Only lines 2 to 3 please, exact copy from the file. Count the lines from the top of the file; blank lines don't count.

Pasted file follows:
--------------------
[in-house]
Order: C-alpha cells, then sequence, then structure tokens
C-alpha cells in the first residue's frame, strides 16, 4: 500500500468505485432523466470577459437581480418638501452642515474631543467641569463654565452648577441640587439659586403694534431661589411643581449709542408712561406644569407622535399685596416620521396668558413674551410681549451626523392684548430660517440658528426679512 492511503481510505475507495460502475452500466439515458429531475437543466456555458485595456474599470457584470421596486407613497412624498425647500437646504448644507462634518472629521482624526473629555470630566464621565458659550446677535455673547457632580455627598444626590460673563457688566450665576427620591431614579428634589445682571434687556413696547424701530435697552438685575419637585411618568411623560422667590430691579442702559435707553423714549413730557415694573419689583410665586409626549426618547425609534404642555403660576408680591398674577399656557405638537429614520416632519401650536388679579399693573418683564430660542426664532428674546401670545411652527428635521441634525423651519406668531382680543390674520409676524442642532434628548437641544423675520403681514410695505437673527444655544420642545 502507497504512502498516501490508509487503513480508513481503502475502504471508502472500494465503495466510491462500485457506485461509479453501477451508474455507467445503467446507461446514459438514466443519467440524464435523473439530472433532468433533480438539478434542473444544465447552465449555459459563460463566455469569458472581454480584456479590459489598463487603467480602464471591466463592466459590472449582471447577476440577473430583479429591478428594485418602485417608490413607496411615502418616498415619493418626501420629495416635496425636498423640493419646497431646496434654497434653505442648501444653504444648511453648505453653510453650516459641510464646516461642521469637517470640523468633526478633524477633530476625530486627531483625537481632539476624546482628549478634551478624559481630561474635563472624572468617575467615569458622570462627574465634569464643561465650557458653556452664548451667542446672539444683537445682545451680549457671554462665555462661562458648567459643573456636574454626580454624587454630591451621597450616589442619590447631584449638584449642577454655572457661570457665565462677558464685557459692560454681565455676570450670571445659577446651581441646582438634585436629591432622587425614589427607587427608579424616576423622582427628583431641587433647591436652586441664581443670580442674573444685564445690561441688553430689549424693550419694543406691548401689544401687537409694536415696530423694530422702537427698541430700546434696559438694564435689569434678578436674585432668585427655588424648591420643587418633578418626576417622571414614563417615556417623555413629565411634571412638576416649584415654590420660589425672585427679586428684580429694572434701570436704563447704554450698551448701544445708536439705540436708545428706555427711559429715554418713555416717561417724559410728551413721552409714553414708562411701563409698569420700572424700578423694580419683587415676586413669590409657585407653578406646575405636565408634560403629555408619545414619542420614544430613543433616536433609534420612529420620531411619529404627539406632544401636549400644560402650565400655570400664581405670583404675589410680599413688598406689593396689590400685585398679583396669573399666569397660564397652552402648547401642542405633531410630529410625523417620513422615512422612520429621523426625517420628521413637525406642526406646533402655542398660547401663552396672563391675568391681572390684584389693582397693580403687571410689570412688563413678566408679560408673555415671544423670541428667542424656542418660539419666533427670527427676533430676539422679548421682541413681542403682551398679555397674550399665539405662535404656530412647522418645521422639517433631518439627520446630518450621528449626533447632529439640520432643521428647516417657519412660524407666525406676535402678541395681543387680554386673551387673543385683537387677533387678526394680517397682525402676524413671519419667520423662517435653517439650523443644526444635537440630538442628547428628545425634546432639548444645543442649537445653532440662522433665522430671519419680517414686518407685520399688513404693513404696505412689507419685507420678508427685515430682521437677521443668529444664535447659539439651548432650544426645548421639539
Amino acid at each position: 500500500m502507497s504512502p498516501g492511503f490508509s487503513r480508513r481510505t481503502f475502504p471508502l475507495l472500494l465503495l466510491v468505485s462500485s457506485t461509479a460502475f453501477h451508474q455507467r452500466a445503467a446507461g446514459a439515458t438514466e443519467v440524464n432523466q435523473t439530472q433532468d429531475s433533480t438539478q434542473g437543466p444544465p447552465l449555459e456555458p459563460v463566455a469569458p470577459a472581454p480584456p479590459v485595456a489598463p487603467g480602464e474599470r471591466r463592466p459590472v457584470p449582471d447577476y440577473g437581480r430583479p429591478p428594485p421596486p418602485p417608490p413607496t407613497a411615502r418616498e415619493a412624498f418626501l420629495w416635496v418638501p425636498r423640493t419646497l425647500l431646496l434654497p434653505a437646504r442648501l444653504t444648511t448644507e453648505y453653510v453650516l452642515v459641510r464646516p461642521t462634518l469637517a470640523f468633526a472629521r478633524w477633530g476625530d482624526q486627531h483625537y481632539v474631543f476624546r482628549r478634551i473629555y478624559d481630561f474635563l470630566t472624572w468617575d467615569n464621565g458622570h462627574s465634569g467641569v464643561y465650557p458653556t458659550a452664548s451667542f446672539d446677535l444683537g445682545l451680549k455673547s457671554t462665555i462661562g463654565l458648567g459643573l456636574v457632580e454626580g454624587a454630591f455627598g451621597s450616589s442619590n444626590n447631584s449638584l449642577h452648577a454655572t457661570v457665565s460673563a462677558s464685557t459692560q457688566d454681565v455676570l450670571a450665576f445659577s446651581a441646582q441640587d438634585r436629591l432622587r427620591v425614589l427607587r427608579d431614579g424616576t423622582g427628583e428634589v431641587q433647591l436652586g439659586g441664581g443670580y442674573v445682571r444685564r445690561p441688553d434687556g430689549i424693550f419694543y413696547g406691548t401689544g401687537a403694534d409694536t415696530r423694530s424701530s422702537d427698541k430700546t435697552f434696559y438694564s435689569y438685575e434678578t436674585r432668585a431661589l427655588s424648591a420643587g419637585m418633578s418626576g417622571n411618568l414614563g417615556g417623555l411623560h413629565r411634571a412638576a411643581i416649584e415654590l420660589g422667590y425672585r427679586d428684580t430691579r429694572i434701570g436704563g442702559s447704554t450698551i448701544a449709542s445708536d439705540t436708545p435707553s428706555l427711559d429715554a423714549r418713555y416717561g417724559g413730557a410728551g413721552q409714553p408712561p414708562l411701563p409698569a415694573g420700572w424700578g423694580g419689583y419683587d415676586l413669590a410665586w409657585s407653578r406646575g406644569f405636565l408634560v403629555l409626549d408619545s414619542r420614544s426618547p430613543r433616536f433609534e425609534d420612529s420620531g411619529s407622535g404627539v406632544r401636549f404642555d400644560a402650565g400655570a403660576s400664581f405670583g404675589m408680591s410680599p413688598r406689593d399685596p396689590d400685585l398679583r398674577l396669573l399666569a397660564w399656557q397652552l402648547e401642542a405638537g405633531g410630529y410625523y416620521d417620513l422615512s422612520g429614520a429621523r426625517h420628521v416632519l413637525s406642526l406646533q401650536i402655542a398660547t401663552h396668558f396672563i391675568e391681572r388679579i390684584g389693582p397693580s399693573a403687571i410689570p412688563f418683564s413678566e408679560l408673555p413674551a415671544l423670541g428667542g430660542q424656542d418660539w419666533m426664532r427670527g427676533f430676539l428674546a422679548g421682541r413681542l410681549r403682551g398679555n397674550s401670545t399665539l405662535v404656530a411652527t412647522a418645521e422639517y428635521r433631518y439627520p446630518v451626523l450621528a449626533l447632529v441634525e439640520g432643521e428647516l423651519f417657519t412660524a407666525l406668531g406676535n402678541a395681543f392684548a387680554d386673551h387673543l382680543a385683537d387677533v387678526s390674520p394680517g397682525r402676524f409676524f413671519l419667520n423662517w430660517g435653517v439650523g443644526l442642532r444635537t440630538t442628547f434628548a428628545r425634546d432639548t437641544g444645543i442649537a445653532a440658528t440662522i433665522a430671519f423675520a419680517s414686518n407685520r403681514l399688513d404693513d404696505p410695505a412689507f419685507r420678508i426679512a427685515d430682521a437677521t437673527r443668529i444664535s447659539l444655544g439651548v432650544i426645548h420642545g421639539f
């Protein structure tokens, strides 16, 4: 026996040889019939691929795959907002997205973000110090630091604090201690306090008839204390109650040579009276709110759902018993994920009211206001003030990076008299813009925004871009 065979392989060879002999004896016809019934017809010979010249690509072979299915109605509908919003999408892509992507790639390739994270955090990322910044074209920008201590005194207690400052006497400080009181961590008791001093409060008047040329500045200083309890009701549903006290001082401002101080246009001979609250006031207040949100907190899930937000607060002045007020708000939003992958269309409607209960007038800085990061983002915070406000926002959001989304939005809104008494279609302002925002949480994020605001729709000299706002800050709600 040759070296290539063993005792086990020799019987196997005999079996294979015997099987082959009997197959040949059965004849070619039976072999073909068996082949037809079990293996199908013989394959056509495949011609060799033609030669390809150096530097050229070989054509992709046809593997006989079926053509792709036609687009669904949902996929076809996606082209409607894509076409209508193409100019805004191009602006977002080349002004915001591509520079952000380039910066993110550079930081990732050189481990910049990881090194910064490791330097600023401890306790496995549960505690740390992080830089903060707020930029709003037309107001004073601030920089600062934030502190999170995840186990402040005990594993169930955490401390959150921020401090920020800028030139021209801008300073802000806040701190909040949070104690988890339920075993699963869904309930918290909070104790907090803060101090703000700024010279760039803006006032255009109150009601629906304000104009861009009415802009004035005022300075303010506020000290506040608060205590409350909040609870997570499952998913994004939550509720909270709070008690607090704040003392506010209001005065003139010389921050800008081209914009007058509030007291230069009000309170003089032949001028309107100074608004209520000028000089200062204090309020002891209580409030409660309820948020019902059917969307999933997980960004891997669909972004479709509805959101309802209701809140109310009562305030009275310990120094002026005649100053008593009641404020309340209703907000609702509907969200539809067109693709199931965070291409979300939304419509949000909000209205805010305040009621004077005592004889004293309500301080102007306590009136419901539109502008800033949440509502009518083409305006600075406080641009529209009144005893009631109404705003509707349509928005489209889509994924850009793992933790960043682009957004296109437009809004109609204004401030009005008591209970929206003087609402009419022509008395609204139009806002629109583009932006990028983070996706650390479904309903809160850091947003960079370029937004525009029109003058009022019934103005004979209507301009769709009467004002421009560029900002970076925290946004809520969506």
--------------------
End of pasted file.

Order: C-alpha cells, then sequence, then structure tokens
C-alpha cells in the first residue's frame, strides 16, 4: 500500500468505485432523466470577459437581480418638501452642515474631543467641569463654565452648577441640587439659586403694534431661589411643581449709542408712561406644569407622535399685596416620521396668558413674551410681549451626523392684548430660517440658528426679512 492511503481510505475507495460502475452500466439515458429531475437543466456555458485595456474599470457584470421596486407613497412624498425647500437646504448644507462634518472629521482624526473629555470630566464621565458659550446677535455673547457632580455627598444626590460673563457688566450665576427620591431614579428634589445682571434687556413696547424701530435697552438685575419637585411618568411623560422667590430691579442702559435707553423714549413730557415694573419689583410665586409626549426618547425609534404642555403660576408680591398674577399656557405638537429614520416632519401650536388679579399693573418683564430660542426664532428674546401670545411652527428635521441634525423651519406668531382680543390674520409676524442642532434628548437641544423675520403681514410695505437673527444655544420642545 502507497504512502498516501490508509487503513480508513481503502475502504471508502472500494465503495466510491462500485457506485461509479453501477451508474455507467445503467446507461446514459438514466443519467440524464435523473439530472433532468433533480438539478434542473444544465447552465449555459459563460463566455469569458472581454480584456479590459489598463487603467480602464471591466463592466459590472449582471447577476440577473430583479429591478428594485418602485417608490413607496411615502418616498415619493418626501420629495416635496425636498423640493419646497431646496434654497434653505442648501444653504444648511453648505453653510453650516459641510464646516461642521469637517470640523468633526478633524477633530476625530486627531483625537481632539476624546482628549478634551478624559481630561474635563472624572468617575467615569458622570462627574465634569464643561465650557458653556452664548451667542446672539444683537445682545451680549457671554462665555462661562458648567459643573456636574454626580454624587454630591451621597450616589442619590447631584449638584449642577454655572457661570457665565462677558464685557459692560454681565455676570450670571445659577446651581441646582438634585436629591432622587425614589427607587427608579424616576423622582427628583431641587433647591436652586441664581443670580442674573444685564445690561441688553430689549424693550419694543406691548401689544401687537409694536415696530423694530422702537427698541430700546434696559438694564435689569434678578436674585432668585427655588424648591420643587418633578418626576417622571414614563417615556417623555413629565411634571412638576416649584415654590420660589425672585427679586428684580429694572434701570436704563447704554450698551448701544445708536439705540436708545428706555427711559429715554418713555416717561417724559410728551413721552409714553414708562411701563409698569420700572424700578423694580419683587415676586413669590409657585407653578406646575405636565408634560403629555408619545414619542420614544430613543433616536433609534420612529420620531411619529404627539406632544401636549400644560402650565400655570400664581405670583404675589410680599413688598406689593396689590400685585398679583396669573399666569397660564397652552402648547401642542405633531410630529410625523417620513422615512422612520429621523426625517420628521413637525406642526406646533402655542398660547401663552396672563391675568391681572390684584389693582397693580403687571410689570412688563413678566408679560408673555415671544423670541428667542424656542418660539419666533427670527427676533430676539422679548421682541413681542403682551398679555397674550399665539405662535404656530412647522418645521422639517433631518439627520446630518450621528449626533447632529439640520432643521428647516417657519412660524407666525406676535402678541395681543387680554386673551387673543385683537387677533387678526394680517397682525402676524413671519419667520423662517435653517439650523443644526444635537440630538442628547428628545425634546432639548444645543442649537445653532440662522433665522430671519419680517414686518407685520399688513404693513404696505412689507419685507420678508427685515430682521437677521443668529444664535447659539439651548432650544426645548421639539